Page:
Ministers, Medical Professionals, Lawmakers Gather for Meeting To Discuss HIV/AIDS Issues in Black Community
Dozens of ministers from across the country on Monday in New York City gathered with representatives from the National Medical Association, the Congressional Black Caucus and other groups to develop a plan for addressing HIV/AIDS in the black community, USA Today reports.
During the two-day meeting, convened by the National Black Leadership Commission on AIDS, participants will discuss recommendations from NMA -- which includes about 30,000 black doctors and in August declared HIV/AIDS among blacks a public health emergency -- for fighting the epidemic in the U.S. The conference also aims to educate pastors about how they can combat HIV/AIDS in their communities, such as providing information about the disease and building relationships with social service agencies that can assist members living with the disease. Bishop T.D. Jakes of the Dallas-based Potter's House church, who is co-chairing the meeting, said the conference also will demonstrate to 2008 presidential candidates the importance of reaching out to black congregations and supporting HIV/AIDS research and education.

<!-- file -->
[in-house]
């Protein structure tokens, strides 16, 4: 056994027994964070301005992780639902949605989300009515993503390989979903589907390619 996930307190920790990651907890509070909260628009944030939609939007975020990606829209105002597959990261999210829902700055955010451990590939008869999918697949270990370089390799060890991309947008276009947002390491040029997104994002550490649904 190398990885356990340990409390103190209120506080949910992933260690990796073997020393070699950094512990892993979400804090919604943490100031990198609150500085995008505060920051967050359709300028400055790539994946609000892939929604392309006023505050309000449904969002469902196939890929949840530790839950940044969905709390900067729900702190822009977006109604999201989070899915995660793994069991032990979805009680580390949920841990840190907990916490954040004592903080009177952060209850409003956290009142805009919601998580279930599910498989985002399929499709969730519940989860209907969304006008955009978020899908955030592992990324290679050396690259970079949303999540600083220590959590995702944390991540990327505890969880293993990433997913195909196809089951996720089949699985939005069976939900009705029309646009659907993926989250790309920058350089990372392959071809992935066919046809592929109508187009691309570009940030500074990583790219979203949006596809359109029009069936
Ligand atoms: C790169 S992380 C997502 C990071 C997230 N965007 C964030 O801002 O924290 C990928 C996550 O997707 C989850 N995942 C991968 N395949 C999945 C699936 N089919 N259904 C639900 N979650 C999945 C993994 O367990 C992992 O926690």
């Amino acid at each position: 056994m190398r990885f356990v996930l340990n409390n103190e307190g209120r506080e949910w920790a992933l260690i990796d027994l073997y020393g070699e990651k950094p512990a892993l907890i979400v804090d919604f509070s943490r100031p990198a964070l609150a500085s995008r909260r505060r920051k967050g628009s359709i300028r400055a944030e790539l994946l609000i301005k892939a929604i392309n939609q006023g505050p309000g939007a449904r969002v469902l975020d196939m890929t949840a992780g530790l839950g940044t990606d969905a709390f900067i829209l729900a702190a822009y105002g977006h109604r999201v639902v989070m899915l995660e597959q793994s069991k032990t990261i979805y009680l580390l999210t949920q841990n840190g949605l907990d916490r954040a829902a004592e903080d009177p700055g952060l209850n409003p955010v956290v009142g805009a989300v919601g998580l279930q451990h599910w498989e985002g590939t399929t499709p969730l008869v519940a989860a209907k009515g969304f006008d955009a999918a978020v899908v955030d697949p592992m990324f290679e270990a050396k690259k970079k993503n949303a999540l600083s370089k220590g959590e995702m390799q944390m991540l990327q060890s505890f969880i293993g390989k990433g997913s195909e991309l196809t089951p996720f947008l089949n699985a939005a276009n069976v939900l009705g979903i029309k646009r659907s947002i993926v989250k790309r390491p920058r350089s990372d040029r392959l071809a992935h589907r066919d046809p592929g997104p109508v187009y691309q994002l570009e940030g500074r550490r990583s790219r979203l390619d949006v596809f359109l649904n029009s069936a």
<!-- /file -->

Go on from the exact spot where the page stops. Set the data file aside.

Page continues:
Jakes -- whose church has more than 30,000 members -- said, "We can hold our politicians accountable," adding, "Now is the time for the church to give a clarion call to government that this is one of the issues high on our radar screen." The Rev. Calvin Butts -- senior pastor of the Abyssinian Baptist Church, who is co-chairing the meeting -- said, "Since the movement of the [1960s], we haven't seen a gathering of African-American clergy persons like this around a specific issue," adding, "At that time, it was civil rights and human rights. Now it's a major health crisis which is impacting our community." Butts also said that for "25 years we've been dealing with this crisis, ... but I don't think there's been enough attention paid to it, and I think our efforts have not had the power that they can have because we have not come together as we are doing now."
NBLCA President Debra Fraser-Howze said, "We have a time bomb on our hands," adding, "I think that the black church will openly admit that they have not done enough in regard to HIV and AIDS. ... This is the time for them to come together to use their collective influence to make a national statement on what needs to happen." According to CDC estimates from 2005, blacks made up about 13% of the U.S. population but accounted for 49% of new AIDS diagnoses (Jones, USA Today, 10/8).